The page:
Find out about the people behind the technology with a day in the life of Evie Cox.
Evie is one of our experts in manufacturing microscope Illumination Systems, and she shares her recent career progression using her new found skill in coding to advance product testing as a junior software developer.
How are you involved in building Illumination Systems?
After joining the Production Team at CoolLED about three years ago, I initially focused on building the pE-4000. During particularly busy times, I also helped to build the pE-300 Series, until my colleague Yura suggested I might be good at building the LED Array Modules (LAMs).
What is involved in LAM building?
Building a LAM requires a high level of dexterity and an eye for detail, and the skill takes a long time to master. Using tweezers and working under the microscope, a 1mm2 LED is first placed on a small copper substrate (see image below). The wire bonding then involves working with wire the same thickness as a strand of hair. Each LAM is carefully tested, and this is where I came across coding.
What made you move from manufacturing to software development?
When our Engineering Manager, Western King, developed a LAM test studio to enhance quality control and further minimise the variance of LED power output, he was busy working on the software code while I was testing the LAMs. I became curious about the coding, and Western kindly offered to train me on C# which is the coding language we use here at CoolLED. Combining training from Western and working during my spare time, this developed into an invitation to join Engineering as a junior software developer. Now I’m still building and testing LAMs, while gradually handing over the reins to one of our new starters (Anna) who will replace me as the LAM specialist when I join Engineering full time.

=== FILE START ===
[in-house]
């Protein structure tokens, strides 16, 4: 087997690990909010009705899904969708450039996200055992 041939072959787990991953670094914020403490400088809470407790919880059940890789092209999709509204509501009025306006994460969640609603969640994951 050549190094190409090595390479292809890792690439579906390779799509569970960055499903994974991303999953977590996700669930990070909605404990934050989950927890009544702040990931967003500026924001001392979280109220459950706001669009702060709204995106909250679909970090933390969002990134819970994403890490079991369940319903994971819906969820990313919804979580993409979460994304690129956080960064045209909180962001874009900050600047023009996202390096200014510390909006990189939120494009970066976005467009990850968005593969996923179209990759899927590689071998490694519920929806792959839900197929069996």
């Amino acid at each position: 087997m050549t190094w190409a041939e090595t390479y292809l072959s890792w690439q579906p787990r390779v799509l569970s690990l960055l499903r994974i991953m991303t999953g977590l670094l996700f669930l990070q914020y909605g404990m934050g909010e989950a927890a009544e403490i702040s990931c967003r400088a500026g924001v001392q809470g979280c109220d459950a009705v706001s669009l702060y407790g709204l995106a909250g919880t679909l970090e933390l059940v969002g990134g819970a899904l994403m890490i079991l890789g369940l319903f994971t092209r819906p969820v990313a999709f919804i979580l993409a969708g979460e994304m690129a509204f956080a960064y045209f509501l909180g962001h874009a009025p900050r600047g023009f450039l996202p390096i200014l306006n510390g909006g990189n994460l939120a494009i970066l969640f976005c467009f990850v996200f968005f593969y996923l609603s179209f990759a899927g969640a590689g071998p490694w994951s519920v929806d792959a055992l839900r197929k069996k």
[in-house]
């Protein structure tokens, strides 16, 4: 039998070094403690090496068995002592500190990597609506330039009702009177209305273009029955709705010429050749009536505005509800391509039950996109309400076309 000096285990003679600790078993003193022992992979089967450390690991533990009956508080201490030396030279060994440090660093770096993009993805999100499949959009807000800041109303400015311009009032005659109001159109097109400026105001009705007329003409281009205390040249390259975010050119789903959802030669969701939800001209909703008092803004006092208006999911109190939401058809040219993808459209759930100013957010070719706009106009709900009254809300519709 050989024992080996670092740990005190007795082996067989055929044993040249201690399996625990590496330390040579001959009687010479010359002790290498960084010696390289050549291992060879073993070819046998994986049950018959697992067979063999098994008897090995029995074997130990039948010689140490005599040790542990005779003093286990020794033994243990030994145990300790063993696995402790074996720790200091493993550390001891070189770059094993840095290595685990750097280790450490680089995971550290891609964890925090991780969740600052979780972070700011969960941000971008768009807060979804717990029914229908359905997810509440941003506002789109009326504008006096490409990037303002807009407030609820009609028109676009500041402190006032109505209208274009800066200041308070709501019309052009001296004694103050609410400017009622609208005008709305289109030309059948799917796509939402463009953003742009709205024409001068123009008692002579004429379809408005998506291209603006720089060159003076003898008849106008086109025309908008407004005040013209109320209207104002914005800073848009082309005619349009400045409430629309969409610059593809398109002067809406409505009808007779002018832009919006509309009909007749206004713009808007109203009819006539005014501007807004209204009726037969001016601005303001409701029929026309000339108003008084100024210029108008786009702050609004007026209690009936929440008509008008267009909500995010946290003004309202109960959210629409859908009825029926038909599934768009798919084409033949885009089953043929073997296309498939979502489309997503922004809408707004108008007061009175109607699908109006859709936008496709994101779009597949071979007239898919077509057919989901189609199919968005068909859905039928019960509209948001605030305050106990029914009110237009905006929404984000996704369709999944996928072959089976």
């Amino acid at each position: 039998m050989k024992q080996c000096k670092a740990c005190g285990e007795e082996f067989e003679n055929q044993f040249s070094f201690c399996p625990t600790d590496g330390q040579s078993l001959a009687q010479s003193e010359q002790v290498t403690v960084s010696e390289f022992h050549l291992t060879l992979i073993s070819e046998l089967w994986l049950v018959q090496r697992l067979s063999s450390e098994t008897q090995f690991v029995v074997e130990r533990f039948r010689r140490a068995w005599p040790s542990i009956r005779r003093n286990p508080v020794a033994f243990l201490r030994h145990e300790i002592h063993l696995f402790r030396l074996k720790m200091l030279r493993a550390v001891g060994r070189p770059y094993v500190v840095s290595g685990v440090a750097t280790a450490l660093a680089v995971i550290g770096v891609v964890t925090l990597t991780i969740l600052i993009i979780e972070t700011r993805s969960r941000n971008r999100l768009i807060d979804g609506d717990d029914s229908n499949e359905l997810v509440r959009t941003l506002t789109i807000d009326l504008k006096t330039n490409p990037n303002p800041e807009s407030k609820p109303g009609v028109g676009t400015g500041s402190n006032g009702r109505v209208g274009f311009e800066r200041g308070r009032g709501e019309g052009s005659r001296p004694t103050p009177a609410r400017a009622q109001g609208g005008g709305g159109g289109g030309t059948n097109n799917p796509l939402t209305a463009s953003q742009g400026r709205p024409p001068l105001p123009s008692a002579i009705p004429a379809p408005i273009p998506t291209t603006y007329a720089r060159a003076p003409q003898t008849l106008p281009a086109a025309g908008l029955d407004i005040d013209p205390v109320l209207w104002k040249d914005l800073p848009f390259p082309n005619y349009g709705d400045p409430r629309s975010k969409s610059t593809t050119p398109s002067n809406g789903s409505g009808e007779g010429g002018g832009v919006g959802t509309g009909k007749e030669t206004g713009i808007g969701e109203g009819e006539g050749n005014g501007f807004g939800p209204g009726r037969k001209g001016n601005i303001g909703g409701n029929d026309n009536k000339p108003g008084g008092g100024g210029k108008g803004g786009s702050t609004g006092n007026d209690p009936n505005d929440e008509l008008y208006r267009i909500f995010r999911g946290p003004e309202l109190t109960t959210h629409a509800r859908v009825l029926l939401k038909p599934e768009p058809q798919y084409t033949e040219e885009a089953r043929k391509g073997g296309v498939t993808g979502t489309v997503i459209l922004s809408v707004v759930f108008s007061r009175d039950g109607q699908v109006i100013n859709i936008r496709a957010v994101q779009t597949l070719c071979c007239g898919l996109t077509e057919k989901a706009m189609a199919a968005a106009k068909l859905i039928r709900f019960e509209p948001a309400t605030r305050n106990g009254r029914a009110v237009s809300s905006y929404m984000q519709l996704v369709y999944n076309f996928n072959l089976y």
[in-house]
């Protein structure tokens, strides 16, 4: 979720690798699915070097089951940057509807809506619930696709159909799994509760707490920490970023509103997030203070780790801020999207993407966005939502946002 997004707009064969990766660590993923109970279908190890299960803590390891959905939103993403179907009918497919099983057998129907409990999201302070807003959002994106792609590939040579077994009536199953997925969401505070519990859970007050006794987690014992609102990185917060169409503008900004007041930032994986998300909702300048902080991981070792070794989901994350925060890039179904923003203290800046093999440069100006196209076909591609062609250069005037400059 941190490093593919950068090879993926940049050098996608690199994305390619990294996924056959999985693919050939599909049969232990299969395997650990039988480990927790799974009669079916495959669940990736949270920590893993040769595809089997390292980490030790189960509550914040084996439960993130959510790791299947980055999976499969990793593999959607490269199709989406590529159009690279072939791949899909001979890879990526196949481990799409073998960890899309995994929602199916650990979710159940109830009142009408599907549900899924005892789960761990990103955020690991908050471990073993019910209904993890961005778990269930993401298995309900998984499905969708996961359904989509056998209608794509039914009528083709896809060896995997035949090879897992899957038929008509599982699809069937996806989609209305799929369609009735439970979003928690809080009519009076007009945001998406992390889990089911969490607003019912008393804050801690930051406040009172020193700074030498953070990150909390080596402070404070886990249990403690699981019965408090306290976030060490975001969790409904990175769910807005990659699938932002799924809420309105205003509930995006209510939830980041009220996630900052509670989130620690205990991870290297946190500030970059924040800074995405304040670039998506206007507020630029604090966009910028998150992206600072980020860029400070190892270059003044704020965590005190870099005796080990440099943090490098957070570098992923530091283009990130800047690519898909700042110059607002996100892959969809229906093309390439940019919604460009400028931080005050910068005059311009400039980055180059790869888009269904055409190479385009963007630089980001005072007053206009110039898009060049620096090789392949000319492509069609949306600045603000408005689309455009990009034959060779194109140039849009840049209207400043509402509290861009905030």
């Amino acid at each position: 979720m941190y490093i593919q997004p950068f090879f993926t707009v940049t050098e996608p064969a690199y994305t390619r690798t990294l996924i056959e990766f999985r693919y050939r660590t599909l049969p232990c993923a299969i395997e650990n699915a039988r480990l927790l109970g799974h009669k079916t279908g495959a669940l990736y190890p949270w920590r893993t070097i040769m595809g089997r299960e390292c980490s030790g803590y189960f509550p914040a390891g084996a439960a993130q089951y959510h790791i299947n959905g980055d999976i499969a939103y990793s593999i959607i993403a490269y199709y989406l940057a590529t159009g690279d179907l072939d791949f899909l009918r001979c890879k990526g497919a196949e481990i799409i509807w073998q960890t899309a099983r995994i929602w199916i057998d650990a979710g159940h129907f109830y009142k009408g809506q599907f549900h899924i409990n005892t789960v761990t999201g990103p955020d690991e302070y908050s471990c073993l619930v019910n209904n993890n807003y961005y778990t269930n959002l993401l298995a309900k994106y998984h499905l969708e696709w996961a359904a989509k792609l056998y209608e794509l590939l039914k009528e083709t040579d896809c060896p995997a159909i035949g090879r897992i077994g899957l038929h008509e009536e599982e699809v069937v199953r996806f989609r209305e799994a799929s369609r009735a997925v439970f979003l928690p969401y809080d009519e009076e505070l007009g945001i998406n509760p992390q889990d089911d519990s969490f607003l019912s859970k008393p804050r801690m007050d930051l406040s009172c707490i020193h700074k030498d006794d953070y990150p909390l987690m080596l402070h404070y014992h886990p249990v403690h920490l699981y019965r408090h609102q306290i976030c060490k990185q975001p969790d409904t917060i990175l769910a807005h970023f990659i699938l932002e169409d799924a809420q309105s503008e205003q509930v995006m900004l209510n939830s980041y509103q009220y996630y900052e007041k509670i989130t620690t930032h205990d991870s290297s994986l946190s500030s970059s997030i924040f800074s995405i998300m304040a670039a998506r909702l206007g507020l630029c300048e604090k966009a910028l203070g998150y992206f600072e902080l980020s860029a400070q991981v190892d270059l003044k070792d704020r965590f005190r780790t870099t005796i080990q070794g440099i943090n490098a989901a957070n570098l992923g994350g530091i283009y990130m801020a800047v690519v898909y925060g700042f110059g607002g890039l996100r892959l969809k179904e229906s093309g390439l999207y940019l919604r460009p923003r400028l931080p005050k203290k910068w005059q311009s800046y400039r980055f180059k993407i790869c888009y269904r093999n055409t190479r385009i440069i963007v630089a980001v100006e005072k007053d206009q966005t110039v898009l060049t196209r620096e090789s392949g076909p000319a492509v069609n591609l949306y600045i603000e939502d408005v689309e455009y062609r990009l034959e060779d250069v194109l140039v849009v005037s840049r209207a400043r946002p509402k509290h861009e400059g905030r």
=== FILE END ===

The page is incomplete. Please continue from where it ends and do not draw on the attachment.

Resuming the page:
What do you enjoy most about coding?
There is logic and detail behind coding, which must be in the right structure. I find a lot of satisfaction in writing code, where every detail matters and it requires a high level of precision. You must apply the right logic to everything you do; it either works or it doesn’t, and it’s elating when it does. It’s a new challenge which is pushing me in a different way, and it’s so exciting that it doesn’t feel like work. There is so much support and everyone wants to help me achieve.
Which projects will you be involved with in the future?
We have an increasing emphasis on integrating automation into processes for manufacturing and product testing, and my focus will be writing software for this. Automation not only enables our production team to increase their efficiency, but also improves the quality of our products. For example, we have invested in a new testing rail, which sets the right focal length for each wavelength, and while it used to take me an hour to test 50 LAMs, I can now do this in 20 minutes. The other project I’m involved in is streamlining the capture of spectral data for new products and making this easier for the operator.